"Meet me in heaven.” As the spirit departed from the body, and winged its way to the throne of God, Joseph sunk on his knees, and, for the first time in his life, breathed a prayer from a broken and contrite heart. The last exhortation of melting affection was like a nail fastened in a sure place. He thought on his wife's blameless life and peaceful death, and as he contrasted them with his own waywardness and miserable disquietude, the prayer of the publican was his, “God be merciful to me a sinner.” He rose from his knees an altered man. The Spirit of grace was forming his soul anew, and purifying his heart by faith. From this time he lived a life of constant and fervent prayer, of willing though imperfect obedience, of ardent love to that Saviour whom he felt to be all his salvation and all his hope.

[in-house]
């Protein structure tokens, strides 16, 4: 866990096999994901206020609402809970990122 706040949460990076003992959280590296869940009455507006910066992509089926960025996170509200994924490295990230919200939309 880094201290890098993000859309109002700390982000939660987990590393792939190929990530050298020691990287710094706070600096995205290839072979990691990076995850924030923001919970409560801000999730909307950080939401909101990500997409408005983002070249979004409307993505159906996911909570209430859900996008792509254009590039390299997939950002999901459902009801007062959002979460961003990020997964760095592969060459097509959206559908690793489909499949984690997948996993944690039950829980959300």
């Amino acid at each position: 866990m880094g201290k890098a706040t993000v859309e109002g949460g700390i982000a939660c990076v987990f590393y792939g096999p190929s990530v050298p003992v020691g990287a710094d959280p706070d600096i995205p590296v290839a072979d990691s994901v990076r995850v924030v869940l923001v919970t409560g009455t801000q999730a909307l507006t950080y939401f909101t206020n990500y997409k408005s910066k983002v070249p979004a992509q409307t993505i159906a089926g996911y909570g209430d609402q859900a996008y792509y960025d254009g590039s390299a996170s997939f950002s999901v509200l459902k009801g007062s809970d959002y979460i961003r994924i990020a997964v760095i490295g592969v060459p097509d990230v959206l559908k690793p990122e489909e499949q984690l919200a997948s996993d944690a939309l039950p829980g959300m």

Joseph's four motherless children now found a father indeed; one who, while he provided for their bodily wants, had learned that higher wisdom, to care for their souls. By him they were regularly sent to a place of Sabbath instruction, and more than this, were taught at their own fire-side the truth as it is in Jesus, and the wonders of redeeming love. All these are now grown up, and are honestly and usefully employed for their daily bread. And better far than this, they are following in the steps of their parents, and entertain a firm and well-grounded confidence of meeting them in the Jerusalem above. Yes, the dying mother's prayer will doubtless be answered; they shall be guided through all the troubles of this world, and, sustained by Almighty power, shall go from strength to strength, till every one of them in Zion appeareth before God. Then shall faith be swallowed up in victory, hope expire in full and glorious fruition, when they shall at last be crowned with a happy and triumphant meeting, “